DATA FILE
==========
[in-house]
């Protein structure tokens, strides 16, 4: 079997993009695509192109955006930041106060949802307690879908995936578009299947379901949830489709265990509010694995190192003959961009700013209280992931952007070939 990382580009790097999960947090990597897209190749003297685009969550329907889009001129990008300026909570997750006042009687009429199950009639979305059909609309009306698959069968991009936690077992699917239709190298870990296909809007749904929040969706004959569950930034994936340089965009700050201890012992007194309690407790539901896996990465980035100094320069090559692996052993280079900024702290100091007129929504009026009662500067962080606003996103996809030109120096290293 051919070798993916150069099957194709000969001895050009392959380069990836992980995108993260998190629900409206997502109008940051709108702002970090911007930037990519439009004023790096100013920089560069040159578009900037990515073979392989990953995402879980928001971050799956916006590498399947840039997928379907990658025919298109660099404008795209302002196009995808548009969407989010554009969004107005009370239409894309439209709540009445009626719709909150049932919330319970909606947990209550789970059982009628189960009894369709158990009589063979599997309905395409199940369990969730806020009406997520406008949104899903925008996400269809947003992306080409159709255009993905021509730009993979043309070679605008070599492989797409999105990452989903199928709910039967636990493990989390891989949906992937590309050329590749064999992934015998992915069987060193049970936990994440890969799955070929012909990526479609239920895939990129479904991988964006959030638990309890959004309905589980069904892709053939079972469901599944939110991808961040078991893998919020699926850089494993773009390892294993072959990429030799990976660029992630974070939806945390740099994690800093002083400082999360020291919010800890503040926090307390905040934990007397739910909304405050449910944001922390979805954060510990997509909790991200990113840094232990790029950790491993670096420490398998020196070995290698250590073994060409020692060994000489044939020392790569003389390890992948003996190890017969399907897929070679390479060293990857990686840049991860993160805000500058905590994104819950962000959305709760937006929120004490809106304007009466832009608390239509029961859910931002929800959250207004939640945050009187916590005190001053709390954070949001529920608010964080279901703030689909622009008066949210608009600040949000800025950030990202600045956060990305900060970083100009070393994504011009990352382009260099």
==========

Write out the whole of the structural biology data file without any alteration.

[in-house]
């Protein structure tokens, strides 16, 4: 079997993009695509192109955006930041106060949802307690879908995936578009299947379901949830489709265990509010694995190192003959961009700013209280992931952007070939 990382580009790097999960947090990597897209190749003297685009969550329907889009001129990008300026909570997750006042009687009429199950009639979305059909609309009306698959069968991009936690077992699917239709190298870990296909809007749904929040969706004959569950930034994936340089965009700050201890012992007194309690407790539901896996990465980035100094320069090559692996052993280079900024702290100091007129929504009026009662500067962080606003996103996809030109120096290293 051919070798993916150069099957194709000969001895050009392959380069990836992980995108993260998190629900409206997502109008940051709108702002970090911007930037990519439009004023790096100013920089560069040159578009900037990515073979392989990953995402879980928001971050799956916006590498399947840039997928379907990658025919298109660099404008795209302002196009995808548009969407989010554009969004107005009370239409894309439209709540009445009626719709909150049932919330319970909606947990209550789970059982009628189960009894369709158990009589063979599997309905395409199940369990969730806020009406997520406008949104899903925008996400269809947003992306080409159709255009993905021509730009993979043309070679605008070599492989797409999105990452989903199928709910039967636990493990989390891989949906992937590309050329590749064999992934015998992915069987060193049970936990994440890969799955070929012909990526479609239920895939990129479904991988964006959030638990309890959004309905589980069904892709053939079972469901599944939110991808961040078991893998919020699926850089494993773009390892294993072959990429030799990976660029992630974070939806945390740099994690800093002083400082999360020291919010800890503040926090307390905040934990007397739910909304405050449910944001922390979805954060510990997509909790991200990113840094232990790029950790491993670096420490398998020196070995290698250590073994060409020692060994000489044939020392790569003389390890992948003996190890017969399907897929070679390479060293990857990686840049991860993160805000500058905590994104819950962000959305709760937006929120004490809106304007009466832009608390239509029961859910931002929800959250207004939640945050009187916590005190001053709390954070949001529920608010964080279901703030689909622009008066949210608009600040949000800025950030990202600045956060990305900060970083100009070393994504011009990352382009260099």